This article appeared in the January 2010 issue of Current Economics with permission of the author.
The CPI rose 1.0% (m-o-m) in December, a record m-o-m gain, lifting the y-o-y rate to 3.7% from 3.3% in November and 3.2% in October. We expected 3.2% (y-o-y) for today’s figure, the consensus was 3.4%. In all, CPI inflation has overshot the pre-release consensus 23 times in the 33 months since April 2008, with just 6 undershoots and 4 in-line readings. Retail price index (RPI) inflation was actually in line with consensus this month (0.7% m-o-m, 4.8% y-o-y), but also has overshot consensus in 23 of the last 33 months. Inflation continues to sharply overshoot the Monetary Policy Committee’s (MPC) forecast. In late 2009, knowing that the 2010 VAT hike lay ahead, the MPC forecast CPI inflation in Q4 2010 to be 1.6-1.7% with only a 13% chance that inflation would exceed 3.0% (y-o-y): the outturn for Q4 2010 was 3.4% (y-o-y).
Our provisional forecast is for CPI inflation to hit 4.0% (y-o-y) in January, subsequently heading above 4½% during 2011. It may even hit 5% (y-o-y) for a month or two, although of course the exact peak will depend on commodity prices and other factors. To be sure, the inflation overshoot partly reflects tax, food and energy prices, plus the pass-through of the currency-driven rise in import prices. CPI excluding indirect taxes is 2.0% (y-o-y). The MPC does not face an immediate crisis of domestic-led inflation. But, in our view, the MPC does face a crisis of inflation forecasting (CPI keeps overshooting their forecasts) and a crisis of credibility (the MPC seems to tolerate repeated inflation overshoots, fuelling suspicions that they may have quietly abandoned the inflation target as too difficult to meet). We expect that rising inflation expectations and some pick-up in pay deals will prompt the MPC to start hiking in Q2 or Q3.
The split shows a particularly sharp rise in food and energy prices in December, with the aggregate inflation rate for food, energy, drink and tobacco (i.e. non-core items) up to 6.4% (y-o-y) in December from 4.9% in November, and this is the highest since 2008. Core inflation (CPI ex food, drink, tobacco and energy) edged up to 2.9% (y-o-y) in December from 2.7%, with particularly strong rises in travel fares. The inflation rate for consumer goods was stable at 1.4% (y-o-y), and hence if there was advance pass-through of the VAT hike then it appears to have been similar to a year earlier (and therefore not a major factor in the upside surprise for the y-o-y rate).
Figure 1: UK - Outturns for Inflation Compared to
MPC Forecasts Made Four
Quarters Earlier, 1998-2010
While CPI inflation overshot this month, the RPI in December was capped by a further drop in the housing depreciation element (third consecutive monthly drop), reflecting the recent declines in house prices. There also are other differences between the RPI and CPI. For example, petrol prices rose slightly more on the CPI measure (2.8%) than the RPI because the CPI uses the average petrol price for the whole month whereas the RPI measures petrol prices on a particular day.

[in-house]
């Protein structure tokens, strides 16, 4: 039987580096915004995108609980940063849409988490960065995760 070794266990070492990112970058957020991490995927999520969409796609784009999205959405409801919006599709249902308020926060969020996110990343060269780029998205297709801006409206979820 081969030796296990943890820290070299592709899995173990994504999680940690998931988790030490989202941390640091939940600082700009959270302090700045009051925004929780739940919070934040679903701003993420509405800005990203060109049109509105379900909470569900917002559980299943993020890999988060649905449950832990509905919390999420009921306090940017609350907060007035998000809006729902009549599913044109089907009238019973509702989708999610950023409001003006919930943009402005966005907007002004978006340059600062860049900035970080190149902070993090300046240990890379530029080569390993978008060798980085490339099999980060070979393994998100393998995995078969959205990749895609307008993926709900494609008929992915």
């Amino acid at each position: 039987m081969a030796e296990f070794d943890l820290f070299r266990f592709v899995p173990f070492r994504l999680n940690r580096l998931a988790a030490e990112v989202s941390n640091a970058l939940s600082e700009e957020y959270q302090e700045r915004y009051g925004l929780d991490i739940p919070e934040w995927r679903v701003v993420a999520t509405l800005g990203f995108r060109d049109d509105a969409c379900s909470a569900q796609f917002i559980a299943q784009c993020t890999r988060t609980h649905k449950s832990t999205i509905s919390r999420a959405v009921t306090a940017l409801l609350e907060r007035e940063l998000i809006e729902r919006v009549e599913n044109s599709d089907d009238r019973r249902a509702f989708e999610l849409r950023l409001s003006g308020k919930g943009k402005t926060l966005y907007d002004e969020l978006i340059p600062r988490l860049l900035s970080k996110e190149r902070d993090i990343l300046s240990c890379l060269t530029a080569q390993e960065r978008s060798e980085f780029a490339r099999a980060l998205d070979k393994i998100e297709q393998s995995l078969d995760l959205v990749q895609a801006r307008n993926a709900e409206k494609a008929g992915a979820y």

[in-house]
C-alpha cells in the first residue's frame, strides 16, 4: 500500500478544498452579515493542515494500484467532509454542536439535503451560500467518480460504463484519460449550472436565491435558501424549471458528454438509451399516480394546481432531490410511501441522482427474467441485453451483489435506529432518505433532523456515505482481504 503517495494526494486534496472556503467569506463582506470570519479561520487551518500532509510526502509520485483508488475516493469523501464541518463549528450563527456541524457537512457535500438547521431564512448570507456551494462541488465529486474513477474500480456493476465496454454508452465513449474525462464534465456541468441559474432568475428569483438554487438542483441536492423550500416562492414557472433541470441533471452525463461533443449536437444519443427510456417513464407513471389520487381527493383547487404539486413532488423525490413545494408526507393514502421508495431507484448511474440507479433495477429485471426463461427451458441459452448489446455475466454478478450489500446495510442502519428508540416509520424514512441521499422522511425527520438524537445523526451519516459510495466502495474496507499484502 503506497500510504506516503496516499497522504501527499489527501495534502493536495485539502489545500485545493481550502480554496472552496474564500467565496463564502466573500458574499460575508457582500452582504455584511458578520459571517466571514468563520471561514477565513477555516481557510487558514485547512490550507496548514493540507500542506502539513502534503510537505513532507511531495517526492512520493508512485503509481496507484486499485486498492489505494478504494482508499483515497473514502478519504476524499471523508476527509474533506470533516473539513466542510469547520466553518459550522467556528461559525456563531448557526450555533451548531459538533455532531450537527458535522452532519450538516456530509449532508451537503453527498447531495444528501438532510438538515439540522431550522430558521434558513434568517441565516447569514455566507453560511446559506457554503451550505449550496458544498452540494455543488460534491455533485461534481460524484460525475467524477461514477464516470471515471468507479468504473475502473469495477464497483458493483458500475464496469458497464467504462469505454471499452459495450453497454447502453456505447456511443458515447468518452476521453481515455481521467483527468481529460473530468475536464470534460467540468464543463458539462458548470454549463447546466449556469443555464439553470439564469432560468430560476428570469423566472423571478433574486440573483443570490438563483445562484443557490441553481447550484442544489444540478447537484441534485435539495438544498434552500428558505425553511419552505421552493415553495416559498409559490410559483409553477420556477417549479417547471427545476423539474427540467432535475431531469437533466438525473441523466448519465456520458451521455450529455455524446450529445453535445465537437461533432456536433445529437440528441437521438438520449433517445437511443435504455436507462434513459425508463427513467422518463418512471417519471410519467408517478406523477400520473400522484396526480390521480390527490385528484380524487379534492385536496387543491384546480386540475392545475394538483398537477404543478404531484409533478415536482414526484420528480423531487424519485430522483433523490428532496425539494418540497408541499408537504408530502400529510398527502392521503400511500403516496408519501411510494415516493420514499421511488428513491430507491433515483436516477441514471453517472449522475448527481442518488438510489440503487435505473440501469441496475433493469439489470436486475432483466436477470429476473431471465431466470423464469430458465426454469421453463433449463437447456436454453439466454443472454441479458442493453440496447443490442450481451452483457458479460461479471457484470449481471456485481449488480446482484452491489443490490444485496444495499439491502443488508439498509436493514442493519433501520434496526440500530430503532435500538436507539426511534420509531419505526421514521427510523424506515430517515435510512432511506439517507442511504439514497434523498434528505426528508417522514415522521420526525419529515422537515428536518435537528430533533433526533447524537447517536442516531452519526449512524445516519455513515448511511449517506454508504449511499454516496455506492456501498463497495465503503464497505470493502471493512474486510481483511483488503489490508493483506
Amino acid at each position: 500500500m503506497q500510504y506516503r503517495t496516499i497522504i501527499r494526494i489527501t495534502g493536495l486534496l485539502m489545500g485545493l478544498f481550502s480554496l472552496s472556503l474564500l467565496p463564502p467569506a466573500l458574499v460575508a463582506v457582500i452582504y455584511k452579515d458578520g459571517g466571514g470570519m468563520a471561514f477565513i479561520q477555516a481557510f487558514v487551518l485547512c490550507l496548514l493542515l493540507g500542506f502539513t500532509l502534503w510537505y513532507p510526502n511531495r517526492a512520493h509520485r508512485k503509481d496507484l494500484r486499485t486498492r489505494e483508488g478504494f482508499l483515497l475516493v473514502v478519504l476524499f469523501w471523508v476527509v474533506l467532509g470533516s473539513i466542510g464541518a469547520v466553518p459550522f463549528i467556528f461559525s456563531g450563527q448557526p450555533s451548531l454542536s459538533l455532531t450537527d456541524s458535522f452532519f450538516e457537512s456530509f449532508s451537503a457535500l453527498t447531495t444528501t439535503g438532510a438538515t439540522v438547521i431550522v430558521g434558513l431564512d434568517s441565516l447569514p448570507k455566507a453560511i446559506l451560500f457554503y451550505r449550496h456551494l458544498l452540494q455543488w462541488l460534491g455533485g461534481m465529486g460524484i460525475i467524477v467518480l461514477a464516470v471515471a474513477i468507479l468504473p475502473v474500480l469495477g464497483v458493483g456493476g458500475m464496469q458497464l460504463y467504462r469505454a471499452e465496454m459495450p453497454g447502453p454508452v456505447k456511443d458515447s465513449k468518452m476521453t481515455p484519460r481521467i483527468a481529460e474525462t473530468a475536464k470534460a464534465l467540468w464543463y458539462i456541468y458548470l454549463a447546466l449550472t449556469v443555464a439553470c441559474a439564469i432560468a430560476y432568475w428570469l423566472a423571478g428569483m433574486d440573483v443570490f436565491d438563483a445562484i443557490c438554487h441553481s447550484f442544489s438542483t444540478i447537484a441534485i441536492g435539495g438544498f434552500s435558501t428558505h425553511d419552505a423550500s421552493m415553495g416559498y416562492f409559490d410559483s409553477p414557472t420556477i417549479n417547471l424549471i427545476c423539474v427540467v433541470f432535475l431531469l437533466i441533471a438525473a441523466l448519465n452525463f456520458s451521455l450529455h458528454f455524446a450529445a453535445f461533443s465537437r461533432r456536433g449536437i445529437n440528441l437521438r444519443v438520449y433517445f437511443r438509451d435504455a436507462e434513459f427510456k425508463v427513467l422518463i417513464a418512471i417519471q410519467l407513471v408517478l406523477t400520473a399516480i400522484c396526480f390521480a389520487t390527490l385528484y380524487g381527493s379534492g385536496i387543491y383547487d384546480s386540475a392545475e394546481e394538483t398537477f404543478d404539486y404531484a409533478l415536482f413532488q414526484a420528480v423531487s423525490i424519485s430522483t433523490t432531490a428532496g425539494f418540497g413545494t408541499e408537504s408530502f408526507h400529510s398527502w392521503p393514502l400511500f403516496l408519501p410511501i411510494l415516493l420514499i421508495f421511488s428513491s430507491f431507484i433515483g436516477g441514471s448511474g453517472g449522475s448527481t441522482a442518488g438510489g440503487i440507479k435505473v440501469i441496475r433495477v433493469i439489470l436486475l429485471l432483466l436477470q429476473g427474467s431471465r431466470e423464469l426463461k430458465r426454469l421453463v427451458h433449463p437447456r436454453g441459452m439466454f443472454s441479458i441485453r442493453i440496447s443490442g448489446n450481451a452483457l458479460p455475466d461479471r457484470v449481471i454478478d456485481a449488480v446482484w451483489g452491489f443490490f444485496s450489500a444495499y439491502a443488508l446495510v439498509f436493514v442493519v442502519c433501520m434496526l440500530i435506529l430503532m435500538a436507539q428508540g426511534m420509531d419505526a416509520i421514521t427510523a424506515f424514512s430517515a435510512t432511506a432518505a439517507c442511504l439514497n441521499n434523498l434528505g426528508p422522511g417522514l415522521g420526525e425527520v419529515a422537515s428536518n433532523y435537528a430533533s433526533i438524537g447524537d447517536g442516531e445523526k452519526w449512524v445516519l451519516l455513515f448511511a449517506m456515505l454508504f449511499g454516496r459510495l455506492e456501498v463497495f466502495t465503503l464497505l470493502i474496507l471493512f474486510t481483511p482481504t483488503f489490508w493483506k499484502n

Although some are sceptical of the MPC’s motives, we genuinely believe that the MPC are not aiming to inflate away debts (public and private) and nor have they abandoned the inflation target. The inflation overshoots are not a deliberate MPC policy aim. However, the MPC has been willing to err on the side of too much stimulus rather than too little, and also has not allowed enough for inflation pressures from global costs, the lagged effects of the weak pound, loose monetary policy and the drop in capacity during the recession. Global cost pressures are strong, exacerbated by sterling’s sharp drop over the last few years, and in aggregate firms appear to have managed their capital stock aggressively in the recent recession – cutting business investment sharply – and hence have prevented the usual post-recession disinflationary overhang of low capacity use from emerging. Moreover, monetary policy has been very loose, with ultra-low interest rates, substantial QE plus the low pound, hence fuelling a relatively rapid rebound in nominal GDP growth that has allowed firms to pass on costs. The role of monetary policy in contributing to the inflation overshoot was acknowledged by Paul Fisher of the MPC in today’s press interview “The decisions we took through 2009 are the ones that are determining [the] inflation rate now…”.
Figure 2: UK - Inflation Outturns and Citi Forecasts, 1997-2016
In our view, the MPC should not be setting rates to pull this year’s inflation back to the 2% target. It makes sense to look through the one-off effects of tax, food and energy to an extent. However, the MPC’s problem is that the repeated inflation overshoots have eroded confidence in the MPC’s ability to produce tolerably accurate inflation forecasts, but of course such forecasts are needed to set policy appropriately over time. We do expect that inflation will fall in 2012, but we doubt it will head back to target in 2012-13 unless sterling rises sharply, global commodity prices plunge or interest rates rise. In our view, the MPC need to show two things: first, that they take the inflation target seriously, which means tough rhetoric near term and then probably also higher policy rates in coming months. Second, that they are learning lessons from the repeated inflation overshoots and are able and willing to keep inflation close to target over time even if the world is more inflationary than expected and the UK economy has less disinflationary slack their traditional output gap estimates imply.
Figure 3: UK - Rolling 12-Month Total for Gap Between Inflation Outturns and Pre-Release Consensus, 1998-2010
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